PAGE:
Photos by Joey Shigeo
From a staring roll in Dazed And Confused, to the first Zero part set to hip-hop in Strange World, Tom Asta has come a long way from Philly to be the first Mystery rider to escape the Pleasantville world of black and white. With a Mystery welcome video, a combination of LRG amounts of skill, bow hunting prowess and good friends to drive his no-license-having-ass around, Tom Rasta will be shredding to the mixtape flows of Meek Millz as his mane flys in the wind. But remember, when the beanie’s on stay the f—k out of his way. Just kidding. He’s really nice.
How’s everything going now that you’re on Mystery?
It’s going good. Just got that welcome clip up. I’ve been out here a lot just trying to get that done.
I heard there was a little leak with the clip.
Yeah, I think there was some confusion and it was up for twenty minutes and someone ripped off that and put it on YouTube. It was on the message boards, too—all that stuff [laughs].
It was only a few months back that you came out with a part in Strange World, so how did everything work out with switching over to Mystery?
It was actually before. There was talk about a full part in the Zero video and then the option to go to Mystery popped up. They asked me if I’d switch. But, they still said they wanted me to do a half part, which is why Chris and me ended up sharing a part. After that came out, I went to Mystery, but we kept it on the D.L. until it was official.
You’re the first one to go to color.
Yeah, they’re changing up their whole ad campaign now and going to color.
Like that one movie where they start out in a world of black and white and then change to color… what’s that called?
I know what you’re talking about, but I can’t remember the name.
Yeah, it’s the Color Theory idea—like the light going into the prism gets separated into different colors.
An ode to Pink Floyd.
Right: Stealthy backside bigspin on a double-set that’s a huge bust.
You’re originally from Philly and you’ve known Ian [Berry, Fallen TM] and Chris [Cole] for quite a while, right?
Yeah, I grew up skating right outside of Philly and would go to the shop out there, called G-Spot. I rode for them before they shut down and then became friends with Ian and Chris. So, I’ve skated with them ever since.
What was it like having someone like Chris Cole around on your sessions?
It was pretty crazy at first—the first couple years. Then, he just became a friend and it felt normal.
Did you still bear a likeness to the kid from Dazed and Confused (on the right in the video clip) back then?
Oh yeah, that joke’s been going on for a while. I looked like a little version of him. I get random people on the street, who I’ve never met in my life, asking me if I’m that dude. I’m like, “Nah, I’m not him.” It’s pretty crazy, because that movie came out a long time ago.
Do you ever get bummed on it?
No, not really. I think it’s pretty funny, actually.
You rock the beanie pretty hard, too. That just to keep the hair out of your eyes?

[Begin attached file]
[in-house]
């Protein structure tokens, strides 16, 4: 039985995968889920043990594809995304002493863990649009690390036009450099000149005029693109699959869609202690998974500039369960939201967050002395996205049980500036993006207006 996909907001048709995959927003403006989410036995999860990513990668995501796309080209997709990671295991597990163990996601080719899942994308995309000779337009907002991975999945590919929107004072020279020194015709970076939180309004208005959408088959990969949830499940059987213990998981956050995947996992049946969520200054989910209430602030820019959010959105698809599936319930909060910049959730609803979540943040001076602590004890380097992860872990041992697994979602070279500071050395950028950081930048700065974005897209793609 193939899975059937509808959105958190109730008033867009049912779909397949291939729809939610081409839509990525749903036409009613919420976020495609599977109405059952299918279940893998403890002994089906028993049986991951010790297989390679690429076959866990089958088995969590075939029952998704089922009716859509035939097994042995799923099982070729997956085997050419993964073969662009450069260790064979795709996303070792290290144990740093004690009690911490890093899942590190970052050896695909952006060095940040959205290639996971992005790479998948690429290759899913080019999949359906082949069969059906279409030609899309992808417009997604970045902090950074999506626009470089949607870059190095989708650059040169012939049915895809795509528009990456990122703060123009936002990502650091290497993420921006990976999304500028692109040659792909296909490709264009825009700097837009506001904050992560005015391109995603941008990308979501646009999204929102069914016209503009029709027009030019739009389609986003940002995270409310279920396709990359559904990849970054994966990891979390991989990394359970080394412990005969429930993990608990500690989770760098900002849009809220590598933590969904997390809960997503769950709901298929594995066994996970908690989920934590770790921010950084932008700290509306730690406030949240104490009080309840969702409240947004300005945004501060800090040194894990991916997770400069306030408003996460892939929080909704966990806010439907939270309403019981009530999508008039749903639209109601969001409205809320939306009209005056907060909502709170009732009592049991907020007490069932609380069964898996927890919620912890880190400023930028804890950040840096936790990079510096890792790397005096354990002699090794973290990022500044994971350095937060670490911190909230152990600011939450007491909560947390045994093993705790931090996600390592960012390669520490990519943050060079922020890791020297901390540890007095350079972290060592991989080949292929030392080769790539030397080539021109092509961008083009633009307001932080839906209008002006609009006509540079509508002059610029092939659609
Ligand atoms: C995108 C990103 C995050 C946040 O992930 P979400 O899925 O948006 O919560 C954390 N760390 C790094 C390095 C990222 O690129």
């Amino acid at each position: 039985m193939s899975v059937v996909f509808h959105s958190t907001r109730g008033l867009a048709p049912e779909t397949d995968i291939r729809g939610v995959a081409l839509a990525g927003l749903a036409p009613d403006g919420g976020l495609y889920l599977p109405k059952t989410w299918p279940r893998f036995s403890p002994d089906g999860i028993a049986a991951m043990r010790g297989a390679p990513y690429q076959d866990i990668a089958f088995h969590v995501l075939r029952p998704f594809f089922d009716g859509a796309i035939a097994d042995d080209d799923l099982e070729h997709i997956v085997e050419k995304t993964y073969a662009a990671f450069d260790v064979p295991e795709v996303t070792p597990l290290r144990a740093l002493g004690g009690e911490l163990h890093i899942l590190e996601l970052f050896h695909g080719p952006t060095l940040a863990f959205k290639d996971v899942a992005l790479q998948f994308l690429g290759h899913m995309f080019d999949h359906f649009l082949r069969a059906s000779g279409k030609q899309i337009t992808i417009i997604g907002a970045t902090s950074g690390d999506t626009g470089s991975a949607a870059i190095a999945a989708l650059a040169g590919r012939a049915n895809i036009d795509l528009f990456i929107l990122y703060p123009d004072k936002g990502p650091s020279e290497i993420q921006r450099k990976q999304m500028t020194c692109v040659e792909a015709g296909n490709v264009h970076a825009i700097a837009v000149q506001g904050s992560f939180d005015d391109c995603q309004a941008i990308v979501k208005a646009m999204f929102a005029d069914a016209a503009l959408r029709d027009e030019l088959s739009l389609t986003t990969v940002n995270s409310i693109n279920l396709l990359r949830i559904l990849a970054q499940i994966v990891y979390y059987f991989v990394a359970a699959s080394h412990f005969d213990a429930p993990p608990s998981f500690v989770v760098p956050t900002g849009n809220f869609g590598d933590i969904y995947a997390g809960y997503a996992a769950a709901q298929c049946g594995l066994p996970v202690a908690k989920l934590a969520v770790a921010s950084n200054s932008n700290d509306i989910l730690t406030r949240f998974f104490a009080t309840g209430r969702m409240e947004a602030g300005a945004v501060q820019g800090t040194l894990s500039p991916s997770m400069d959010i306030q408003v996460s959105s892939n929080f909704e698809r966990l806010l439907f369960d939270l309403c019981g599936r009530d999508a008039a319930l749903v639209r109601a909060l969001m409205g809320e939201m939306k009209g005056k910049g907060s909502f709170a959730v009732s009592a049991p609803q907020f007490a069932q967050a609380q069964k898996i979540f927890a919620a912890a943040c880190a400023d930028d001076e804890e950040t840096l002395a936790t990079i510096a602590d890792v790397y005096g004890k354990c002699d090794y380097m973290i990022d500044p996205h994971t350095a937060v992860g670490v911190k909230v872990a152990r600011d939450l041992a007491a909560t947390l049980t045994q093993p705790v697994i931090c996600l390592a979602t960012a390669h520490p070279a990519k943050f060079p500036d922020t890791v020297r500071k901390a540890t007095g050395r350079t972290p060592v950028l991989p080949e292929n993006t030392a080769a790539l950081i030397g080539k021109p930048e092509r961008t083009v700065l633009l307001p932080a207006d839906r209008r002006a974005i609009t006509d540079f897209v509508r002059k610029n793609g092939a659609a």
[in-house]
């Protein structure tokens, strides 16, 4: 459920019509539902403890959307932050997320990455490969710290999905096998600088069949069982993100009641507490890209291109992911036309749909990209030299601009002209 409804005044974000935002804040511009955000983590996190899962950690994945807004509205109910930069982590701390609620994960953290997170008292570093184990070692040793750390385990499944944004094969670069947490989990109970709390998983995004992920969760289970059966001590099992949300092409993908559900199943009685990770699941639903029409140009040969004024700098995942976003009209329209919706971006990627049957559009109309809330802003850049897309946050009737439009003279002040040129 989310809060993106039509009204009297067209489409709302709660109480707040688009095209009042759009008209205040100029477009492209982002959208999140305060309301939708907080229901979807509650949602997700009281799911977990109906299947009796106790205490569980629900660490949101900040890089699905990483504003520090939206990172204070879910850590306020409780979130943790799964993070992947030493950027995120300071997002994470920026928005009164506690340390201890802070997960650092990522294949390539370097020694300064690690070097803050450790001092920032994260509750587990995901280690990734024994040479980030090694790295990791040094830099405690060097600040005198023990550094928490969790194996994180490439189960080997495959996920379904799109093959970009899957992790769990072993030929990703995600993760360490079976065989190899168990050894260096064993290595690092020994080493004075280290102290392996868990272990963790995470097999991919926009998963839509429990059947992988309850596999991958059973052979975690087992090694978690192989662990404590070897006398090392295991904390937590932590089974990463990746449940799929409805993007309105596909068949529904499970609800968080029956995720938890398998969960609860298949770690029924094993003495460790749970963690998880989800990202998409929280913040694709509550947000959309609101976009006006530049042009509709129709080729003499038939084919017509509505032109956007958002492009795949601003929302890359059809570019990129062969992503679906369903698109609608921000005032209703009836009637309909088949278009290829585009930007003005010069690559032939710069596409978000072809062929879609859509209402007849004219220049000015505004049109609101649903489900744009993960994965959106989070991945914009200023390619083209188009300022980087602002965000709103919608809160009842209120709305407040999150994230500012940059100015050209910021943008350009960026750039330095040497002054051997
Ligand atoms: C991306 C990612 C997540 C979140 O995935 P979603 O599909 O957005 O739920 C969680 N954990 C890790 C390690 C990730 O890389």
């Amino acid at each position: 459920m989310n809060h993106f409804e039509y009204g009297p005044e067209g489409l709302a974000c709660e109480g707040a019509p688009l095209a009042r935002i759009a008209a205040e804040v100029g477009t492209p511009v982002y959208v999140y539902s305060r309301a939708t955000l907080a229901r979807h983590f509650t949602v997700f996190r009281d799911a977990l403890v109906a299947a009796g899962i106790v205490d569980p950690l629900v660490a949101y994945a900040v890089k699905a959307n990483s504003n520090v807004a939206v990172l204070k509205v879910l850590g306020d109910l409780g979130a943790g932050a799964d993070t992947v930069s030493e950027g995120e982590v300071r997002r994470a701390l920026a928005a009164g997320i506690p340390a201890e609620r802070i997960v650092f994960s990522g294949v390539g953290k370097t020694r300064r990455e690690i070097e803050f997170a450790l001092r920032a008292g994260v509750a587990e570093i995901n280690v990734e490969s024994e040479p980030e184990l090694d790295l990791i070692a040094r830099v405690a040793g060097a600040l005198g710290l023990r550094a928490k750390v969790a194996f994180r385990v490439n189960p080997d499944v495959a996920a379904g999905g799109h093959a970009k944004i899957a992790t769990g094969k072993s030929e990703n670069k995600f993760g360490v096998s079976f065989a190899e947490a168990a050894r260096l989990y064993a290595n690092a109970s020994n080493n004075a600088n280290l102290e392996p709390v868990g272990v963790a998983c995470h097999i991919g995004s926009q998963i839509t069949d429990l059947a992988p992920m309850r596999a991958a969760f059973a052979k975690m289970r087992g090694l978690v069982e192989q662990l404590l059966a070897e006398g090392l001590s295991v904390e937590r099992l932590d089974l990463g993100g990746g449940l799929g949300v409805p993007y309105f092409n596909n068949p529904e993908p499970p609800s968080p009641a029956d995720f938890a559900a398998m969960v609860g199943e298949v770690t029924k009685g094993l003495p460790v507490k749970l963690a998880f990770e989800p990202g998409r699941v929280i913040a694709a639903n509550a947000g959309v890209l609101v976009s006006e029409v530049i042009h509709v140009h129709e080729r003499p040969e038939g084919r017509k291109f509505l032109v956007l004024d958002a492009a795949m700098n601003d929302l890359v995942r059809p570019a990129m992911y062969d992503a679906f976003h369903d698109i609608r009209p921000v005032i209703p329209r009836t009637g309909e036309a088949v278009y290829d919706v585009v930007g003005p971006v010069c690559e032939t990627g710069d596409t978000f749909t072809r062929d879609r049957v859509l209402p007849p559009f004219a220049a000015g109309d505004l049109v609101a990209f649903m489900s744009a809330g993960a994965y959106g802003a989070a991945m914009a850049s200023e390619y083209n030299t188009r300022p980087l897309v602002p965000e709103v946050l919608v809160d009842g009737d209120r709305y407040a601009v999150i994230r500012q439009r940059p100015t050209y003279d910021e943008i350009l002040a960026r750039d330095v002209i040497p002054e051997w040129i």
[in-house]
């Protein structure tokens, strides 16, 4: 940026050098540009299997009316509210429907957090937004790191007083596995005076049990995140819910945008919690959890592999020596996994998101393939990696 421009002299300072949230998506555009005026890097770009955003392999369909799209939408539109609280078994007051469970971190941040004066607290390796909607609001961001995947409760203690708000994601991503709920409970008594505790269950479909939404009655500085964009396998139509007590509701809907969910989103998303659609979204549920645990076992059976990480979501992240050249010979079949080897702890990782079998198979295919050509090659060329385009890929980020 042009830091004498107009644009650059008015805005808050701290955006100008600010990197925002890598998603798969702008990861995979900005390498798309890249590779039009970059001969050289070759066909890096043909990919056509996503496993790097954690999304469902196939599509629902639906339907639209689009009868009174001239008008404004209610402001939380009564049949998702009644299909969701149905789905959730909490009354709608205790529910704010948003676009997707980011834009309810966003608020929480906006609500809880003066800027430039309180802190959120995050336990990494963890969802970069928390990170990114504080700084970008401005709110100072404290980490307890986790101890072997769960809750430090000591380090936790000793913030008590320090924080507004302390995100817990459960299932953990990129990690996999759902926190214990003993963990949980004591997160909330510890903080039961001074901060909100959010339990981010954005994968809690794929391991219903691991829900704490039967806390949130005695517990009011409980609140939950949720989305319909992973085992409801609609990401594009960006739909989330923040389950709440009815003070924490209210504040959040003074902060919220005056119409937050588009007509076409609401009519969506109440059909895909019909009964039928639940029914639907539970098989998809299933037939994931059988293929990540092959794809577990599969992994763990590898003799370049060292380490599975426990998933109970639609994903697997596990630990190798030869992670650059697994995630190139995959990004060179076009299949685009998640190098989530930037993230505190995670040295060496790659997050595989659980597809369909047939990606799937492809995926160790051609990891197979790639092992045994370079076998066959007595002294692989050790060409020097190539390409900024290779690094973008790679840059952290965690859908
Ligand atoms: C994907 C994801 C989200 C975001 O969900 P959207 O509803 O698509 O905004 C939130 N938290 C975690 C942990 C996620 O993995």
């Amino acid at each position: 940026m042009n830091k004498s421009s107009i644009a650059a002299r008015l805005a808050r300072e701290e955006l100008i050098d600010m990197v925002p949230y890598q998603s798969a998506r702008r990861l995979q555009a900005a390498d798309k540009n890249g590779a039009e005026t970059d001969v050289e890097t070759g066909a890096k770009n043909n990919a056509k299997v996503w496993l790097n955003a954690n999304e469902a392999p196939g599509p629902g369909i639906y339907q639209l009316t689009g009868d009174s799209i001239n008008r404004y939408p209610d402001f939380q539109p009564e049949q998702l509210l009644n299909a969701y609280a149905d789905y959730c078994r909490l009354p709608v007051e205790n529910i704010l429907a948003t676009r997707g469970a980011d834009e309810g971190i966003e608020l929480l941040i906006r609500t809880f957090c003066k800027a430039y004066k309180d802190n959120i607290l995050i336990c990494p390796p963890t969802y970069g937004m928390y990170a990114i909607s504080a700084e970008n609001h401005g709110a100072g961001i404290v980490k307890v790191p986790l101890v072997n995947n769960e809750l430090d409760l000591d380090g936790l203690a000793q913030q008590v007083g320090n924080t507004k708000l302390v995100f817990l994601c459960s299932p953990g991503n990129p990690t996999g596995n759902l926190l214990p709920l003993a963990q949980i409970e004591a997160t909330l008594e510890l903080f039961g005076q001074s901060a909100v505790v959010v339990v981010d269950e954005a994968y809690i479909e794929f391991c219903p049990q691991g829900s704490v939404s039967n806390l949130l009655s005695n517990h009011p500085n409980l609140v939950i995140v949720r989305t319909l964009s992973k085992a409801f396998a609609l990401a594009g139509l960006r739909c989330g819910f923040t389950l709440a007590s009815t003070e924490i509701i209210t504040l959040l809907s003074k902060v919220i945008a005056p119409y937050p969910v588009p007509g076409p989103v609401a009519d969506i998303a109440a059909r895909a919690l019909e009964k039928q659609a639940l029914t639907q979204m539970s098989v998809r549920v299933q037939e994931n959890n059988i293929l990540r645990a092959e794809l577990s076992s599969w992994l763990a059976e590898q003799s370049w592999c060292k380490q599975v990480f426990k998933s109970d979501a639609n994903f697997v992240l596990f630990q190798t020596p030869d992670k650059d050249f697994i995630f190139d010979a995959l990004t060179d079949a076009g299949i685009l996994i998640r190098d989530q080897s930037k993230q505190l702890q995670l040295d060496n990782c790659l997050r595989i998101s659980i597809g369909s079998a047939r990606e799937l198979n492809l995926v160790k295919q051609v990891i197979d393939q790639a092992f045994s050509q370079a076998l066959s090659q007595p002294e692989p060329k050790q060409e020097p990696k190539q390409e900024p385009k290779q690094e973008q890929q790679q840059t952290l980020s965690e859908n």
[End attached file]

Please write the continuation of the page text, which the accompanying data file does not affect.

Yeah, if I don’t skate with a beanie, I can’t see shit.
I heard on one of the tours, everyone on the team kept stealing your hats and hiding them to see if you could skate without a hat.
Yeah, I think I brought four different hats and they slowly took every single one. There was a day where I had to skate without one and it was one of the first days of the trip. Finally, I figured out they were hiding them in the side door of the van.
If Tom were doing a trick tip for this frontside flip, I’d edit it with this song in the background.
But you had at least one full day where you didn’t have a beanie on?
I think so—at least one day.
Did you film anything worthwhile?
I think I filmed two little mess-around lines in Portland. But, I didn’t get anything serious.
So, basically, when you have a beanie on, it means you’re serious. You’re gonna f—k some shit up.
[Laughs] I… I don’t know.
Like, “You know Tom’s getting serious. He’s got his beanie on.”
Yeah, I guess that’s how you can tell.
Being from Philly, you must have mad East Coast pride.
Yeah, it gets even stronger when you’re not there. You want to rep where you’re from. I never would have even though of wearing a Phillies shirt or anything back home, but when I’m out here, I felt like I needed to have a piece of home, you know?
When you are back home, how do you get around? I heard you’ve never had a license.
Yeah, I don’t have a license [laughs].
He’s looking a lot like Mitch Kramer (dude from Dazed and Confused) in this frontside feeble. Just sayin’.
How old are you?
And that hasn’t been a problem?
I do need one, but I haven’t had any problem. I get where I need to go. All my friends live nearby, so we can go skating pretty easily. I’m planning on getting it. I’m just really lazy right now.
Have you driven before, though?
Uh, not really. I’ve driven my friends’ cars, but not far or anything.
But, if you don’t have a car to ride in, how do you listen to all your mixtapes?
[Laughs] All my mixtapes? I got a laptop with all that stuff on there. I download them all the time.
I heard you’re real into obscure rap mixtapes.
I get some weird ones. Usually just ones with all the Philly rappers. Most of the normal rappers have their physical mixtapes that they put out, but a lot of the dudes coming up put out stuff on the Internet.